All winter, I long for spring to arrive, so that I can play outside with the kids. When spring does finally arrive, the pollen drives me and the kids back indoors. I find that highly unfair. Don’t you? It’s hard to watch the little ones rub their eyes and noses all day.

The culprit behind spring allergies is mainly the pollen flying around from local flowering trees and plants. Local honeybees take this pollen back into their beehives and leave traces of it in their “nectar” or honey. These small amounts of pollen present in the honey can provide a way for allergy sufferers to slowly build resistance to the pollens. Local honey, if taken orally in small amounts, can be helpful over time in building such a resistance. Now that may be a slow process, but it may be worth it. Of course, honey contains a lot of sugar, so don’t overdo it either. One teaspoon a day for children is an adequate amount. Remember, honey is NOT recommended for anyone under one year of age. Also make sure the honey has been through the pasteurization process.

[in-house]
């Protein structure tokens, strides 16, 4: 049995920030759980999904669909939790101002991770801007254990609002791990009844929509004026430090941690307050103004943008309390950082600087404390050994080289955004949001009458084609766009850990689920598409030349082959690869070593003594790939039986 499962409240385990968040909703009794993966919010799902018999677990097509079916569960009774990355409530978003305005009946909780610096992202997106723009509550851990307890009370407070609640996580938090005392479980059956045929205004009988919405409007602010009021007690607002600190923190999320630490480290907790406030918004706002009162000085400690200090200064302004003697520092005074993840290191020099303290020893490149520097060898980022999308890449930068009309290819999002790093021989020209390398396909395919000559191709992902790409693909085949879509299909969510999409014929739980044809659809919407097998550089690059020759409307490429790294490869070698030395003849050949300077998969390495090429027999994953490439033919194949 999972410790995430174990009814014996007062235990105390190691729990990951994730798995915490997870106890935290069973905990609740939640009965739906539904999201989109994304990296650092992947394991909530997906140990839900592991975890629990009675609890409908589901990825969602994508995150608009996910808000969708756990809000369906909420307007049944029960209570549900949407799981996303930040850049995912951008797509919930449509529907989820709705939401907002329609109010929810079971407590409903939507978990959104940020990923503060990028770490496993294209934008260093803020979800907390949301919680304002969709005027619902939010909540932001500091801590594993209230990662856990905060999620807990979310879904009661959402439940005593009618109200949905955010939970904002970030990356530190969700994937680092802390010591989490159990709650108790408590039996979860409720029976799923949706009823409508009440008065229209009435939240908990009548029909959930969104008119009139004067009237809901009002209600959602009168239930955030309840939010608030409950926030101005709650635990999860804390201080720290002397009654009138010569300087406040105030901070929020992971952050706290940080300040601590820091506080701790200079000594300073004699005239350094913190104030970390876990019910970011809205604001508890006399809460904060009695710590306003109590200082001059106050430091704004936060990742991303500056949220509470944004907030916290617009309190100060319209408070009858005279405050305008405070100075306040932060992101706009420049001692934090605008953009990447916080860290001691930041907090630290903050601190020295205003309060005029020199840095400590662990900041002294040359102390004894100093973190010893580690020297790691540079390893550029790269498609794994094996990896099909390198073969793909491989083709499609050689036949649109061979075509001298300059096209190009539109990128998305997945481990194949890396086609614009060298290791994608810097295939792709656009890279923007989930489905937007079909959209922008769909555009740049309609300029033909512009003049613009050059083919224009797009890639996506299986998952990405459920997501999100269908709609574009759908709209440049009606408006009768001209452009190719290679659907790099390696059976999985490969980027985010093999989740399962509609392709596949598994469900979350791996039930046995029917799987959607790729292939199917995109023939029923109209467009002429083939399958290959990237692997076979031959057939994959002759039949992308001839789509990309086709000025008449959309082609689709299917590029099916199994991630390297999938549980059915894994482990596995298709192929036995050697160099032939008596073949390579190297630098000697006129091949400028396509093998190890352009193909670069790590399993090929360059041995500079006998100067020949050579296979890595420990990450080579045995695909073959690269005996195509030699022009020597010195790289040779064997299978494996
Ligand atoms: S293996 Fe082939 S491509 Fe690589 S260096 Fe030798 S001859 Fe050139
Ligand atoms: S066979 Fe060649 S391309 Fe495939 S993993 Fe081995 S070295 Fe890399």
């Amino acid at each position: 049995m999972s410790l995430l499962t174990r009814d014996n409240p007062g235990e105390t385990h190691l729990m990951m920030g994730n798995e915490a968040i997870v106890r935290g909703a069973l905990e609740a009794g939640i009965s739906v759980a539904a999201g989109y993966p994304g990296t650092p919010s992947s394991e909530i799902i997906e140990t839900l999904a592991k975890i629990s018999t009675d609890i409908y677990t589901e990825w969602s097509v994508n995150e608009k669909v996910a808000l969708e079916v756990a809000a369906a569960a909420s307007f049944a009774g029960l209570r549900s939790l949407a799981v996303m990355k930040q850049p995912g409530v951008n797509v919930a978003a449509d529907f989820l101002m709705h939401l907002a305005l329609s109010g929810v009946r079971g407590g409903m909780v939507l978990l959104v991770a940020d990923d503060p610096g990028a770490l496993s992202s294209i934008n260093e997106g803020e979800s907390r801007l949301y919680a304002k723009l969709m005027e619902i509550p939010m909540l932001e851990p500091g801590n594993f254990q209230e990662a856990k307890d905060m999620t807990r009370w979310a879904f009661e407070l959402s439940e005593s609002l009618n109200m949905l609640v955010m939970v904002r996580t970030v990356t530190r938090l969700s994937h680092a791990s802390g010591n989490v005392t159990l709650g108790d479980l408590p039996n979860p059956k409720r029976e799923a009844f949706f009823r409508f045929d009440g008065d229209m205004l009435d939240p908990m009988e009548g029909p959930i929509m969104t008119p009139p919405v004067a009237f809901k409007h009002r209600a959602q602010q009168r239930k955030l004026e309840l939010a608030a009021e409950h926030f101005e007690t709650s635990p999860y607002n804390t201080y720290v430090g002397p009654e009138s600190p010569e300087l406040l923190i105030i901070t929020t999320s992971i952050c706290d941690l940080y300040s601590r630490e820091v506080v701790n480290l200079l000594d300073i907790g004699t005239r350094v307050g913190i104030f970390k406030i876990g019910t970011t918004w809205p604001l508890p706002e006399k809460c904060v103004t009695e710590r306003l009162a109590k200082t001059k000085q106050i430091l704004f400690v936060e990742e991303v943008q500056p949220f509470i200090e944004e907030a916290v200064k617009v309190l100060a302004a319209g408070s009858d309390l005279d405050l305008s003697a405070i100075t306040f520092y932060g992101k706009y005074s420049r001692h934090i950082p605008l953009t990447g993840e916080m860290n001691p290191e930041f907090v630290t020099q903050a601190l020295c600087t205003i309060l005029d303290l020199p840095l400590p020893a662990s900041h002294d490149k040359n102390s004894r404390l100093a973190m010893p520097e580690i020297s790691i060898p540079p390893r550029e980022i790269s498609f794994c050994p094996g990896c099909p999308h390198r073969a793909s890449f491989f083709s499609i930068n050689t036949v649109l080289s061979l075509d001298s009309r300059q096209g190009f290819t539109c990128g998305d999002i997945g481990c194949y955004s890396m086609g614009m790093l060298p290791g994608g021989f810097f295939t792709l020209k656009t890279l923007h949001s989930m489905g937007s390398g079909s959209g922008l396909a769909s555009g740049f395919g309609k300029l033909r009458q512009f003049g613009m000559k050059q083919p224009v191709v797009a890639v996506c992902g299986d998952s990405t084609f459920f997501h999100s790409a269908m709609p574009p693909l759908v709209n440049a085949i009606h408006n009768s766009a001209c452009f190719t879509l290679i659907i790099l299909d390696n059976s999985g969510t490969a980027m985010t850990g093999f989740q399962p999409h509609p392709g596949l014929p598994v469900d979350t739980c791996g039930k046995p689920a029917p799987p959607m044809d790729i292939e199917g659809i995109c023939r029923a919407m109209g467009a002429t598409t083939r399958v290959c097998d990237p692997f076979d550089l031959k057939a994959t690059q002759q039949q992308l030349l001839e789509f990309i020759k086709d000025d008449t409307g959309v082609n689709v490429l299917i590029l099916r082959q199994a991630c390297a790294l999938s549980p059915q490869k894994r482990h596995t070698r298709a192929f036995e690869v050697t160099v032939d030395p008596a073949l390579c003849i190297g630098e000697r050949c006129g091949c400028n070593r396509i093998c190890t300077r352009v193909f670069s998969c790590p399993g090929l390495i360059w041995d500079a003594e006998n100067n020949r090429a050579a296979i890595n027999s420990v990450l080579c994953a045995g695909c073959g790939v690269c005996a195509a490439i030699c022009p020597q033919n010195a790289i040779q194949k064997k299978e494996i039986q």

Remember, local honey is helpful for fighting only pollen-related allergies. There are many other outdoor environmental allergens out there. Combating spring allergies for you kids requires a comprehensive game plan, one which you should formulate with your pediatrician.

Taking small amounts of honey is only one of the tools you can use. When it comes to honey, looks like “staying local” is for the best!

Photo courtesy: Darren Robertson /